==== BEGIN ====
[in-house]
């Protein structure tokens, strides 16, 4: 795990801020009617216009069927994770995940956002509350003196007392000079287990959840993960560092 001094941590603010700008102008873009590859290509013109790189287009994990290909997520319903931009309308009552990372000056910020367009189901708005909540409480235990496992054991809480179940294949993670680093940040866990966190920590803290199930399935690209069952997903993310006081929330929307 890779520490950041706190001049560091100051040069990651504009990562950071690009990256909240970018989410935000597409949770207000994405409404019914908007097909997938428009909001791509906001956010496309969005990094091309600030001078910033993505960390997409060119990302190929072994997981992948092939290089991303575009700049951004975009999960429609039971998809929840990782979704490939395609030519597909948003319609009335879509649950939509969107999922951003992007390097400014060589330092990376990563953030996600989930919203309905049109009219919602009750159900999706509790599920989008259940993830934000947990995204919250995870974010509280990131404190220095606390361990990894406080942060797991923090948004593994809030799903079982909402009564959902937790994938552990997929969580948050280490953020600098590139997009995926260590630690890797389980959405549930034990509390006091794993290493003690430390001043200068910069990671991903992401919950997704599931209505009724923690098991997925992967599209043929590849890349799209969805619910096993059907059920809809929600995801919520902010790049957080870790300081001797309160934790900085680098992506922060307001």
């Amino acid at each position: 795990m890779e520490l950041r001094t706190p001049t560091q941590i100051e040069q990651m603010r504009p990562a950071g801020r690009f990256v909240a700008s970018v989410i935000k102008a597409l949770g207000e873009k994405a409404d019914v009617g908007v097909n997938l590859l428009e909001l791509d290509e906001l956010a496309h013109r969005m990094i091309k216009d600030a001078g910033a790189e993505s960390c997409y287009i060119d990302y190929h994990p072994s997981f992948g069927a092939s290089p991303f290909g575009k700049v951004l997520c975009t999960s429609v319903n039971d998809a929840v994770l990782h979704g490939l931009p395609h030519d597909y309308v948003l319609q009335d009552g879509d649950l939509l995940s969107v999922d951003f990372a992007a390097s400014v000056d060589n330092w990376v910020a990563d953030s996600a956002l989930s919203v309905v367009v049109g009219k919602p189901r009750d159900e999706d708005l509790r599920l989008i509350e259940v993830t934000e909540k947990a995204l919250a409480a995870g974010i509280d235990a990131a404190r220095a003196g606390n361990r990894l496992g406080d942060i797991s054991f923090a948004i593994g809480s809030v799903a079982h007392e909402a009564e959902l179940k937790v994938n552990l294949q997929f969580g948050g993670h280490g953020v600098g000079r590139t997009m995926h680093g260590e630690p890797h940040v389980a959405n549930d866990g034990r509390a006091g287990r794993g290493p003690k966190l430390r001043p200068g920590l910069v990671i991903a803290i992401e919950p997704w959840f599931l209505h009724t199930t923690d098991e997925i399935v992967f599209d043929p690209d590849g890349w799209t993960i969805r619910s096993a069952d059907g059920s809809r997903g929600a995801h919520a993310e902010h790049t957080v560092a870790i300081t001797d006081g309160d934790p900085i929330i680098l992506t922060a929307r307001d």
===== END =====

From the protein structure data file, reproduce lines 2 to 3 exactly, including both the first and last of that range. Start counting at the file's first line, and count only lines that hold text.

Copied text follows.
């Protein structure tokens, strides 16, 4: 795990801020009617216009069927994770995940956002509350003196007392000079287990959840993960560092 001094941590603010700008102008873009590859290509013109790189287009994990290909997520319903931009309308009552990372000056910020367009189901708005909540409480235990496992054991809480179940294949993670680093940040866990966190920590803290199930399935690209069952997903993310006081929330929307 890779520490950041706190001049560091100051040069990651504009990562950071690009990256909240970018989410935000597409949770207000994405409404019914908007097909997938428009909001791509906001956010496309969005990094091309600030001078910033993505960390997409060119990302190929072994997981992948092939290089991303575009700049951004975009999960429609039971998809929840990782979704490939395609030519597909948003319609009335879509649950939509969107999922951003992007390097400014060589330092990376990563953030996600989930919203309905049109009219919602009750159900999706509790599920989008259940993830934000947990995204919250995870974010509280990131404190220095606390361990990894406080942060797991923090948004593994809030799903079982909402009564959902937790994938552990997929969580948050280490953020600098590139997009995926260590630690890797389980959405549930034990509390006091794993290493003690430390001043200068910069990671991903992401919950997704599931209505009724923690098991997925992967599209043929590849890349799209969805619910096993059907059920809809929600995801919520902010790049957080870790300081001797309160934790900085680098992506922060307001």
């Amino acid at each position: 795990m890779e520490l950041r001094t706190p001049t560091q941590i100051e040069q990651m603010r504009p990562a950071g801020r690009f990256v909240a700008s970018v989410i935000k102008a597409l949770g207000e873009k994405a409404d019914v009617g908007v097909n997938l590859l428009e909001l791509d290509e906001l956010a496309h013109r969005m990094i091309k216009d600030a001078g910033a790189e993505s960390c997409y287009i060119d990302y190929h994990p072994s997981f992948g069927a092939s290089p991303f290909g575009k700049v951004l997520c975009t999960s429609v319903n039971d998809a929840v994770l990782h979704g490939l931009p395609h030519d597909y309308v948003l319609q009335d009552g879509d649950l939509l995940s969107v999922d951003f990372a992007a390097s400014v000056d060589n330092w990376v910020a990563d953030s996600a956002l989930s919203v309905v367009v049109g009219k919602p189901r009750d159900e999706d708005l509790r599920l989008i509350e259940v993830t934000e909540k947990a995204l919250a409480a995870g974010i509280d235990a990131a404190r220095a003196g606390n361990r990894l496992g406080d942060i797991s054991f923090a948004i593994g809480s809030v799903a079982h007392e909402a009564e959902l179940k937790v994938n552990l294949q997929f969580g948050g993670h280490g953020v600098g000079r590139t997009m995926h680093g260590e630690p890797h940040v389980a959405n549930d866990g034990r509390a006091g287990r794993g290493p003690k966190l430390r001043p200068g920590l910069v990671i991903a803290i992401e919950p997704w959840f599931l209505h009724t199930t923690d098991e997925i399935v992967f599209d043929p690209d590849g890349w799209t993960i969805r619910s096993a069952d059907g059920s809809r997903g929600a995801h919520a993310e902010h790049t957080v560092a870790i300081t001797d006081g309160d934790p900085i929330i680098l992506t922060a929307r307001d």